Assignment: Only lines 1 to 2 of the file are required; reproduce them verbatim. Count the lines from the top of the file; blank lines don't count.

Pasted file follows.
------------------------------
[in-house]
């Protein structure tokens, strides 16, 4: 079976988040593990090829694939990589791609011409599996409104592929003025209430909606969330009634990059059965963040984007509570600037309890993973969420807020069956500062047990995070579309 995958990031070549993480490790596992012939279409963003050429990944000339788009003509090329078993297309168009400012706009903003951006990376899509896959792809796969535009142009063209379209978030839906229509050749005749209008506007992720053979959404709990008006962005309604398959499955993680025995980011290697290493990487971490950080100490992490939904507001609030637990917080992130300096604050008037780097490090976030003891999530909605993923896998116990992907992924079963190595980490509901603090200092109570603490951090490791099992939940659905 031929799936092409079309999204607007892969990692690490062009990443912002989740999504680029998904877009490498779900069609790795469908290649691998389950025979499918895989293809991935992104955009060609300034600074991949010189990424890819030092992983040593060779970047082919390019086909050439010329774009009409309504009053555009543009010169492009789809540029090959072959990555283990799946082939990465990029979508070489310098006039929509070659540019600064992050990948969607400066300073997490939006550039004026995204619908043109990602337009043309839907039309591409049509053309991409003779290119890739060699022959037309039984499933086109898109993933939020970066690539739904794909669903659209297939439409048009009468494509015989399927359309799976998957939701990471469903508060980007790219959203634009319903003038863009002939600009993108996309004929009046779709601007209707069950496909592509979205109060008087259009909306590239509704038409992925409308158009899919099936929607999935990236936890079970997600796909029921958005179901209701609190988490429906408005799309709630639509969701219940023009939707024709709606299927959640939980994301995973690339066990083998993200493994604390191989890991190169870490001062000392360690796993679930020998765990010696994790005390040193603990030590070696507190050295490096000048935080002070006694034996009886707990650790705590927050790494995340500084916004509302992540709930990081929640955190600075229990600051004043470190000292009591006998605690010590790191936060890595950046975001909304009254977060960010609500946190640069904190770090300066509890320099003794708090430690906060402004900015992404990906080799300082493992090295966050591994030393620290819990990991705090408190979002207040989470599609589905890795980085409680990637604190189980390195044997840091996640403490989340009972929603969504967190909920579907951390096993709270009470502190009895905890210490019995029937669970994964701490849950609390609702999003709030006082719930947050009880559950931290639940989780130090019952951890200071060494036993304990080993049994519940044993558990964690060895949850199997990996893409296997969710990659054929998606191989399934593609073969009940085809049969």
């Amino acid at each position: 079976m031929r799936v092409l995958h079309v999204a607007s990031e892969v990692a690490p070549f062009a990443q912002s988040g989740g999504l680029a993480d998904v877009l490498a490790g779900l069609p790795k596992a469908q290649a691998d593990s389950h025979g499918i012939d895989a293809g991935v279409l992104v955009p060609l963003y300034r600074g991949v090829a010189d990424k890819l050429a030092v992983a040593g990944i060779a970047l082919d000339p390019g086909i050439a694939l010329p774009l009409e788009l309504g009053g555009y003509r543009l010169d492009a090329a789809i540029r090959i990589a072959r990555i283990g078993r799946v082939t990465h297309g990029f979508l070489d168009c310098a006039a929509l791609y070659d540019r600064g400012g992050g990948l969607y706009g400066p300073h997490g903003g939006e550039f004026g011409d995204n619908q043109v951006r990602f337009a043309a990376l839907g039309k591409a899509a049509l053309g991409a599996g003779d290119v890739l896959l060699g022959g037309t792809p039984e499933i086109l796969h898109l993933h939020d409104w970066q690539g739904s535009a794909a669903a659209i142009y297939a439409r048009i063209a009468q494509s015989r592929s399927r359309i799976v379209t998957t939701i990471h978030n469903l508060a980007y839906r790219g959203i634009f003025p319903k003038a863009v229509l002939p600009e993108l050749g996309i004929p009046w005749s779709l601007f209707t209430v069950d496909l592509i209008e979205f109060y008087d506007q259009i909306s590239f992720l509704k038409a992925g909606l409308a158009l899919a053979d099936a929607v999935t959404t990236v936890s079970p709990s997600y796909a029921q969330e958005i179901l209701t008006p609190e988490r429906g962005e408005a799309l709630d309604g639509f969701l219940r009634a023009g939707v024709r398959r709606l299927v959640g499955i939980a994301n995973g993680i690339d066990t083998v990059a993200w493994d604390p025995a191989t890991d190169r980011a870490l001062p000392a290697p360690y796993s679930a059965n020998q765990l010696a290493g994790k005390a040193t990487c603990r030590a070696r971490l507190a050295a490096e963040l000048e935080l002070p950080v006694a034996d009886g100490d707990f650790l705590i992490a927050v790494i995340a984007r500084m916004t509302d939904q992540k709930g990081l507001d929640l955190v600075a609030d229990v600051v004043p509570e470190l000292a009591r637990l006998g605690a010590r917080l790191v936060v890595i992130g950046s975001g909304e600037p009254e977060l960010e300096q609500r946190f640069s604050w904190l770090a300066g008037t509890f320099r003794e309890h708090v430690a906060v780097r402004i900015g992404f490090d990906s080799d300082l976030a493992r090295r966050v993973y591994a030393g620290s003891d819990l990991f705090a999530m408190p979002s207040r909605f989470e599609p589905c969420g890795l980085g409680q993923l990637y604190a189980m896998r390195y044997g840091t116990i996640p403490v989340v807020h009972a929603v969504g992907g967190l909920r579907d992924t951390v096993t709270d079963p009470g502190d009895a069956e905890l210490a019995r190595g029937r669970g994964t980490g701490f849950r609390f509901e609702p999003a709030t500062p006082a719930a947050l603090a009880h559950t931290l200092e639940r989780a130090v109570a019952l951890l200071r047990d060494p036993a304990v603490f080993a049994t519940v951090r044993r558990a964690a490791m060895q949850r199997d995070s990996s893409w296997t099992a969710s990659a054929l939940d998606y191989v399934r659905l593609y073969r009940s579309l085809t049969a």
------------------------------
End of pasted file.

[in-house]
């Protein structure tokens, strides 16, 4: 079976988040593990090829694939990589791609011409599996409104592929003025209430909606969330009634990059059965963040984007509570600037309890993973969420807020069956500062047990995070579309 995958990031070549993480490790596992012939279409963003050429990944000339788009003509090329078993297309168009400012706009903003951006990376899509896959792809796969535009142009063209379209978030839906229509050749005749209008506007992720053979959404709990008006962005309604398959499955993680025995980011290697290493990487971490950080100490992490939904507001609030637990917080992130300096604050008037780097490090976030003891999530909605993923896998116990992907992924079963190595980490509901603090200092109570603490951090490791099992939940659905 031929799936092409079309999204607007892969990692690490062009990443912002989740999504680029998904877009490498779900069609790795469908290649691998389950025979499918895989293809991935992104955009060609300034600074991949010189990424890819030092992983040593060779970047082919390019086909050439010329774009009409309504009053555009543009010169492009789809540029090959072959990555283990799946082939990465990029979508070489310098006039929509070659540019600064992050990948969607400066300073997490939006550039004026995204619908043109990602337009043309839907039309591409049509053309991409003779290119890739060699022959037309039984499933086109898109993933939020970066690539739904794909669903659209297939439409048009009468494509015989399927359309799976998957939701990471469903508060980007790219959203634009319903003038863009002939600009993108996309004929009046779709601007209707069950496909592509979205109060008087259009909306590239509704038409992925409308158009899919099936929607999935990236936890079970997600796909029921958005179901209701609190988490429906408005799309709630639509969701219940023009939707024709709606299927959640939980994301995973690339066990083998993200493994604390191989890991190169870490001062000392360690796993679930020998765990010696994790005390040193603990030590070696507190050295490096000048935080002070006694034996009886707990650790705590927050790494995340500084916004509302992540709930990081929640955190600075229990600051004043470190000292009591006998605690010590790191936060890595950046975001909304009254977060960010609500946190640069904190770090300066509890320099003794708090430690906060402004900015992404990906080799300082493992090295966050591994030393620290819990990991705090408190979002207040989470599609589905890795980085409680990637604190189980390195044997840091996640403490989340009972929603969504967190909920579907951390096993709270009470502190009895905890210490019995029937669970994964701490849950609390609702999003709030006082719930947050009880559950931290639940989780130090019952951890200071060494036993304990080993049994519940044993558990964690060895949850199997990996893409296997969710990659054929998606191989399934593609073969009940085809049969």